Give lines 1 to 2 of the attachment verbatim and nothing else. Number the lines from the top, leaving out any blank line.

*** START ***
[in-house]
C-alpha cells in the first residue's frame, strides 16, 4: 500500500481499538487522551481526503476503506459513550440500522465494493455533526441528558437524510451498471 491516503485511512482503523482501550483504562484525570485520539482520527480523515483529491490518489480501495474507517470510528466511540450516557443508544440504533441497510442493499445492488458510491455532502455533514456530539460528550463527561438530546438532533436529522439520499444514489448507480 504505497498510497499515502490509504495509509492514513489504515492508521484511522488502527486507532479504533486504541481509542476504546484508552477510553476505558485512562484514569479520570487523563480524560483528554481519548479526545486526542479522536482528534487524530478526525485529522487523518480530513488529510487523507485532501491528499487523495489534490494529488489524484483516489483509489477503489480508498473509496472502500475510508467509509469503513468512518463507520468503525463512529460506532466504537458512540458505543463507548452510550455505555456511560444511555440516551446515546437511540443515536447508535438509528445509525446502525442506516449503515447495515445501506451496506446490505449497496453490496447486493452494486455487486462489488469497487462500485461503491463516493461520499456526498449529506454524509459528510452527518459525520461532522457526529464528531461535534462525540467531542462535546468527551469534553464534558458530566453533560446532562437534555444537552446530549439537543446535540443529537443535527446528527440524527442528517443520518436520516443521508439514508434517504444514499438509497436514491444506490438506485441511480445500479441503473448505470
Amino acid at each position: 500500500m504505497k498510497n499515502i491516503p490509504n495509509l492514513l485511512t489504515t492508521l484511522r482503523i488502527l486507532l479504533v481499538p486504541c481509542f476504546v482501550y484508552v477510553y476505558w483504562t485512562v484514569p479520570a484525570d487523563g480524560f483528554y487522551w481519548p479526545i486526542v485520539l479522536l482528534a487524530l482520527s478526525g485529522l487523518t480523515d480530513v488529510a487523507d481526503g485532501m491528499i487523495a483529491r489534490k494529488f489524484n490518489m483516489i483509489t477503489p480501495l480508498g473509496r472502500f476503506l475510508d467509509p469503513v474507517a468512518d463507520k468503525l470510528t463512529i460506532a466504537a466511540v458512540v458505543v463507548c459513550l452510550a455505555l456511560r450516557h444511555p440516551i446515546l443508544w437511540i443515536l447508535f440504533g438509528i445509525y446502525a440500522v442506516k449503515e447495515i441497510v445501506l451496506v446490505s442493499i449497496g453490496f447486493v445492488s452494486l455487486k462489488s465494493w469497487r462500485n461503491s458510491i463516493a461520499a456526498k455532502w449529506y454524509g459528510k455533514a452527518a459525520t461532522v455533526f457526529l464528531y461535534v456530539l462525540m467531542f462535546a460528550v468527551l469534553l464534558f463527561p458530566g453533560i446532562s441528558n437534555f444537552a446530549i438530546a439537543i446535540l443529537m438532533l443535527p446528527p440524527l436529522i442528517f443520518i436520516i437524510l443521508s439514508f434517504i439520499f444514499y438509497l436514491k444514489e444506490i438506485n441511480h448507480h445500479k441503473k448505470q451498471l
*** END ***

[in-house]
C-alpha cells in the first residue's frame, strides 16, 4: 500500500481499538487522551481526503476503506459513550440500522465494493455533526441528558437524510451498471 491516503485511512482503523482501550483504562484525570485520539482520527480523515483529491490518489480501495474507517470510528466511540450516557443508544440504533441497510442493499445492488458510491455532502455533514456530539460528550463527561438530546438532533436529522439520499444514489448507480 504505497498510497499515502490509504495509509492514513489504515492508521484511522488502527486507532479504533486504541481509542476504546484508552477510553476505558485512562484514569479520570487523563480524560483528554481519548479526545486526542479522536482528534487524530478526525485529522487523518480530513488529510487523507485532501491528499487523495489534490494529488489524484483516489483509489477503489480508498473509496472502500475510508467509509469503513468512518463507520468503525463512529460506532466504537458512540458505543463507548452510550455505555456511560444511555440516551446515546437511540443515536447508535438509528445509525446502525442506516449503515447495515445501506451496506446490505449497496453490496447486493452494486455487486462489488469497487462500485461503491463516493461520499456526498449529506454524509459528510452527518459525520461532522457526529464528531461535534462525540467531542462535546468527551469534553464534558458530566453533560446532562437534555444537552446530549439537543446535540443529537443535527446528527440524527442528517443520518436520516443521508439514508434517504444514499438509497436514491444506490438506485441511480445500479441503473448505470